Connor Gormley wrote a post not long ago in which he discussed the seeming sameness of the current state of Fantasy. That the genre which should be most imaginative showed a singular lack of imagination, or flexibility might be a better word, in its choice of settings and characters. The comments give you a pretty good idea of how people agreed or disagreed with his thesis, and the whole post is well worth looking at. I think what it did for a lot of people, however, is remind them of books they’ve read that aren’t cloyed down with the sameness of things.
In my case, I was reminded specifically of Dave Duncan’s work. I’ve mentioned his Alchemist Novels in discussing fantasy mysteries, and one day I’d like discuss the brilliant West of January in more detail, but at the moment I want to introduce you to the trilogy The Great Game, made up of Past Imperative, Present Tense, and Future Indefinite.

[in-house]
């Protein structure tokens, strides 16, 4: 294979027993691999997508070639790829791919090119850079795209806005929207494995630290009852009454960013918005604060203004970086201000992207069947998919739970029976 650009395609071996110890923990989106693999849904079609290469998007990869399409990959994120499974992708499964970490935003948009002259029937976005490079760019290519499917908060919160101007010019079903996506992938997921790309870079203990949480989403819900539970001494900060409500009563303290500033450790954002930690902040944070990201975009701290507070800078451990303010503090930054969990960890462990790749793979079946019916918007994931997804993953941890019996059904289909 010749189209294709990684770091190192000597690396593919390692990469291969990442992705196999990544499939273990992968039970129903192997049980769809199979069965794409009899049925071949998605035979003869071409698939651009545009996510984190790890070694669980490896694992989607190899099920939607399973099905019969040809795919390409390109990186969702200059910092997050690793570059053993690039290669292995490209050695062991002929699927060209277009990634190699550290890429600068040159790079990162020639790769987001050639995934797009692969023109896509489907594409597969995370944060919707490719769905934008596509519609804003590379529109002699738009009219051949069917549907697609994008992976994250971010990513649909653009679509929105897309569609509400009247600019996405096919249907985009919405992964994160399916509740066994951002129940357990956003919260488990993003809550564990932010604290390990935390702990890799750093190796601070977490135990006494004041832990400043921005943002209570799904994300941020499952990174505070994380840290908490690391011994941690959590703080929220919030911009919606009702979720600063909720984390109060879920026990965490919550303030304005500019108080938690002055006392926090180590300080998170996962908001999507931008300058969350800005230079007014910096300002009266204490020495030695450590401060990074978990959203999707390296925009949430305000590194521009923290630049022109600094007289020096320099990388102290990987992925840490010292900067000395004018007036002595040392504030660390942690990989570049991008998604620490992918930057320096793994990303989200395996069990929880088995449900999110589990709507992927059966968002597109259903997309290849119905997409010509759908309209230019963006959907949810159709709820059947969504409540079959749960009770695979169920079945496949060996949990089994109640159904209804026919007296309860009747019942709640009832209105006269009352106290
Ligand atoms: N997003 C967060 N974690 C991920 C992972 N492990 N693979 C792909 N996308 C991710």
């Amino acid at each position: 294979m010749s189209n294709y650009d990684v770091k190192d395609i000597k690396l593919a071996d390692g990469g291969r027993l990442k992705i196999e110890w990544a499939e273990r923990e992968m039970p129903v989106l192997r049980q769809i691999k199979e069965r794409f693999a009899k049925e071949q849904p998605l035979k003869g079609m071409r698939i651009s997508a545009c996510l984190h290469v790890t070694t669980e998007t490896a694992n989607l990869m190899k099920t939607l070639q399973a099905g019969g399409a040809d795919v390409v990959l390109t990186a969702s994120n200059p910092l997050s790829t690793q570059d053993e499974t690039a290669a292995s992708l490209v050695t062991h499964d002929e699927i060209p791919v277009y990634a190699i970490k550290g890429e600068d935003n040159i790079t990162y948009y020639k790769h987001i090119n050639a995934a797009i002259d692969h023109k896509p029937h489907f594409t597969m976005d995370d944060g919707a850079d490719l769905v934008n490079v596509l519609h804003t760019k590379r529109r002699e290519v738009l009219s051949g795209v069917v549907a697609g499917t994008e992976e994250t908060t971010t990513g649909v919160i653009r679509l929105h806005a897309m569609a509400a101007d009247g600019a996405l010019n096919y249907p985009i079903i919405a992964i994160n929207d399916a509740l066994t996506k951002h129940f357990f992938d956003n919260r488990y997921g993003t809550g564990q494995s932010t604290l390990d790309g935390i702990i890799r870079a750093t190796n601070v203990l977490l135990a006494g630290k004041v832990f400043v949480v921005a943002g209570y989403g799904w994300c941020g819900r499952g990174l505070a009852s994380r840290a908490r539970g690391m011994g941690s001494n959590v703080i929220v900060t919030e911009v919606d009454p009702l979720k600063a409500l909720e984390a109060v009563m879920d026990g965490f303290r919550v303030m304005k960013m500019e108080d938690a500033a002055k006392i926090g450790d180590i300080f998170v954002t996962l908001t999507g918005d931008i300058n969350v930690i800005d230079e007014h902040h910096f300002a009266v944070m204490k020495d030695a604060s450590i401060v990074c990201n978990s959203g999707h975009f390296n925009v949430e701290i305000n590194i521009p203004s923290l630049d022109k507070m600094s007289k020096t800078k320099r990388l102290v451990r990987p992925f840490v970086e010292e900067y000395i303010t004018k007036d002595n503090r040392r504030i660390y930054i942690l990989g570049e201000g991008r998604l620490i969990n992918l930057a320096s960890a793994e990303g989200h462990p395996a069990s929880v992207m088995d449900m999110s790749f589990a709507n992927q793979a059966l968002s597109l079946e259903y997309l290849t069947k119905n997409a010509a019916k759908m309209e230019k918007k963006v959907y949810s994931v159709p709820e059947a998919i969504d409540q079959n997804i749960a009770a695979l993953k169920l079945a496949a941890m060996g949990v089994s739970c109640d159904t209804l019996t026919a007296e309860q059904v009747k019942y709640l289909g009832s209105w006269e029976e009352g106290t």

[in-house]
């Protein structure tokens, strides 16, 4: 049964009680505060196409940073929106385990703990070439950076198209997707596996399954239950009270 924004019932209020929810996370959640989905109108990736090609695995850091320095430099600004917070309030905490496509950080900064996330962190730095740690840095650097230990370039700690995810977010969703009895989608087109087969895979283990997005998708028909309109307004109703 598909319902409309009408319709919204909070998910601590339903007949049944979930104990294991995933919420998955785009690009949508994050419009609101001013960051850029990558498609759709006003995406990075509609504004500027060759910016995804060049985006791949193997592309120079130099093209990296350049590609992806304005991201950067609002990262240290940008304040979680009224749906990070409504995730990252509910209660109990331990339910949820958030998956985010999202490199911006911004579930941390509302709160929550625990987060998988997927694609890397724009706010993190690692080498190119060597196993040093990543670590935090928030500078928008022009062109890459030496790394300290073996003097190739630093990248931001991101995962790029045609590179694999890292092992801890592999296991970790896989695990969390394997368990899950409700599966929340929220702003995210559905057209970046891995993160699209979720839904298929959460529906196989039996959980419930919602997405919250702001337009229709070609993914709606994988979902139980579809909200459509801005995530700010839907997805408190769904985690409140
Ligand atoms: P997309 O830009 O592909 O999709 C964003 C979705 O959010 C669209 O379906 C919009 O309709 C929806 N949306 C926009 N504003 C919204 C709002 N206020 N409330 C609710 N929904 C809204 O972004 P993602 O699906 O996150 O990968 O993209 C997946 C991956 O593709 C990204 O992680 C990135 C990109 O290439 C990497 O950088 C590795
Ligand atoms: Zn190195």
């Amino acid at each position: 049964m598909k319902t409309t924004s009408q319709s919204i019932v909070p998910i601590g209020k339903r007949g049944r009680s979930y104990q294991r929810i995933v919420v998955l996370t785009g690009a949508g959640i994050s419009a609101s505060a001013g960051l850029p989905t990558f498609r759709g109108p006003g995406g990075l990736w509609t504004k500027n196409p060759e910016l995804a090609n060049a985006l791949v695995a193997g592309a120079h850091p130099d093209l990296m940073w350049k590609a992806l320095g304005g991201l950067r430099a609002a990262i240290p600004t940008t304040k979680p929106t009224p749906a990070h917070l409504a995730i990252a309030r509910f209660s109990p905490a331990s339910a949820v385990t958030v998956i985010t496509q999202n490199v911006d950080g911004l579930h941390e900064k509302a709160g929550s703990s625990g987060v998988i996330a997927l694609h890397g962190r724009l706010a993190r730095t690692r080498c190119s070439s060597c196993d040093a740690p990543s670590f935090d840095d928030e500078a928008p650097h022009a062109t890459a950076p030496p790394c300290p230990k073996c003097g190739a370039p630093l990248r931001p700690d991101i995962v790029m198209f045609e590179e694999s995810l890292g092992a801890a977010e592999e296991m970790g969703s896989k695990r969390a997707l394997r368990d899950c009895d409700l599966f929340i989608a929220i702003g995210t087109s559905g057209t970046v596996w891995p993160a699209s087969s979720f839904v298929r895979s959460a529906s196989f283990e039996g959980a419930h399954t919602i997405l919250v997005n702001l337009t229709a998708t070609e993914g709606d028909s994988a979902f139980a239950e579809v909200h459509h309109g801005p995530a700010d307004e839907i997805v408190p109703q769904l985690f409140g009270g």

At first glance it seems we’re being dealt a typical stranger-in-a-strange land trope, but as is so often the case with Duncan, the first glance is all you get for free. I think it’s safe to say that whatever you think Duncan’s up to, it’s very seldom what’s going on.
Part Imperative begin with two apparently unconnected storylines, or rather, we assume they are connected – not being entirely new to this game ourselves – but we aren’t shown how until much farther into the narrative than we’d expect. An epigraph does give us a broad hint, but honestly, it’s very easy to overlook. I have a theory that fewer than half of all readers actually read epigraphs, even the ones at the beginning of chapters, but that’s neither here nor there – which, come to think of it, pretty much describes the position of Duncan’s characters.